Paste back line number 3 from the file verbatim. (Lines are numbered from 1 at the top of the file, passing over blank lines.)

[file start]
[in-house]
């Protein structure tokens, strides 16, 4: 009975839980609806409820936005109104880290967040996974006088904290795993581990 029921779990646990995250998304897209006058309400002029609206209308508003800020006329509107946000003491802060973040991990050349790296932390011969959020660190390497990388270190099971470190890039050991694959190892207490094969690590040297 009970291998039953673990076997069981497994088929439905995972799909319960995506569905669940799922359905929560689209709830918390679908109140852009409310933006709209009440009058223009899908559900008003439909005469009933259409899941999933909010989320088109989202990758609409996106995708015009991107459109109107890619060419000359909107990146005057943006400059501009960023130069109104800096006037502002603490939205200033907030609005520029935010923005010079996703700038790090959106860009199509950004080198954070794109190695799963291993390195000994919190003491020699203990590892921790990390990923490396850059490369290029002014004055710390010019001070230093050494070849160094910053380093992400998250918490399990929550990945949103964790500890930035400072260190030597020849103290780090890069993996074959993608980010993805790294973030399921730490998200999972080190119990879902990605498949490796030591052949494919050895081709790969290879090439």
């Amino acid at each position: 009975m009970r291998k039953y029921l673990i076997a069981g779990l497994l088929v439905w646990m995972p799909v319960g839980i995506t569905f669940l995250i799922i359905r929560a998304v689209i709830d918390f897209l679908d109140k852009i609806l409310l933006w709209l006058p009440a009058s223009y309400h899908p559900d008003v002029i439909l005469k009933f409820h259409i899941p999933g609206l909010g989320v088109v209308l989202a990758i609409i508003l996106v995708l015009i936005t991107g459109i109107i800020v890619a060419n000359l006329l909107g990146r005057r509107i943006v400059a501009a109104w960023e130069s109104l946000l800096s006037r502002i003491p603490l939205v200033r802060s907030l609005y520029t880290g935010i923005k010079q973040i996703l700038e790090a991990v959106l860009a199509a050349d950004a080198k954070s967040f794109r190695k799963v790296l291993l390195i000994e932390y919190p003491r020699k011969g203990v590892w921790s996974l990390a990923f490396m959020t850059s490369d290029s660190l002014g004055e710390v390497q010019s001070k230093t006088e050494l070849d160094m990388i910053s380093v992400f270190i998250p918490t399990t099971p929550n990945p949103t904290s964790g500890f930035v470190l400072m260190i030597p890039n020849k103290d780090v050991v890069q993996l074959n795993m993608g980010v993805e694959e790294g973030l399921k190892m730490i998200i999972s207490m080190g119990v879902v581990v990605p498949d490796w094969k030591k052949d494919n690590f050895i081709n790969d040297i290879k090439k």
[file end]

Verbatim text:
């Amino acid at each position: 009975m009970r291998k039953y029921l673990i076997a069981g779990l497994l088929v439905w646990m995972p799909v319960g839980i995506t569905f669940l995250i799922i359905r929560a998304v689209i709830d918390f897209l679908d109140k852009i609806l409310l933006w709209l006058p009440a009058s223009y309400h899908p559900d008003v002029i439909l005469k009933f409820h259409i899941p999933g609206l909010g989320v088109v209308l989202a990758i609409i508003l996106v995708l015009i936005t991107g459109i109107i800020v890619a060419n000359l006329l909107g990146r005057r509107i943006v400059a501009a109104w960023e130069s109104l946000l800096s006037r502002i003491p603490l939205v200033r802060s907030l609005y520029t880290g935010i923005k010079q973040i996703l700038e790090a991990v959106l860009a199509a050349d950004a080198k954070s967040f794109r190695k799963v790296l291993l390195i000994e932390y919190p003491r020699k011969g203990v590892w921790s996974l990390a990923f490396m959020t850059s490369d290029s660190l002014g004055e710390v390497q010019s001070k230093t006088e050494l070849d160094m990388i910053s380093v992400f270190i998250p918490t399990t099971p929550n990945p949103t904290s964790g500890f930035v470190l400072m260190i030597p890039n020849k103290d780090v050991v890069q993996l074959n795993m993608g980010v993805e694959e790294g973030l399921k190892m730490i998200i999972s207490m080190g119990v879902v581990v990605p498949d490796w094969k030591k052949d494919n690590f050895i081709n790969d040297i290879k090439k």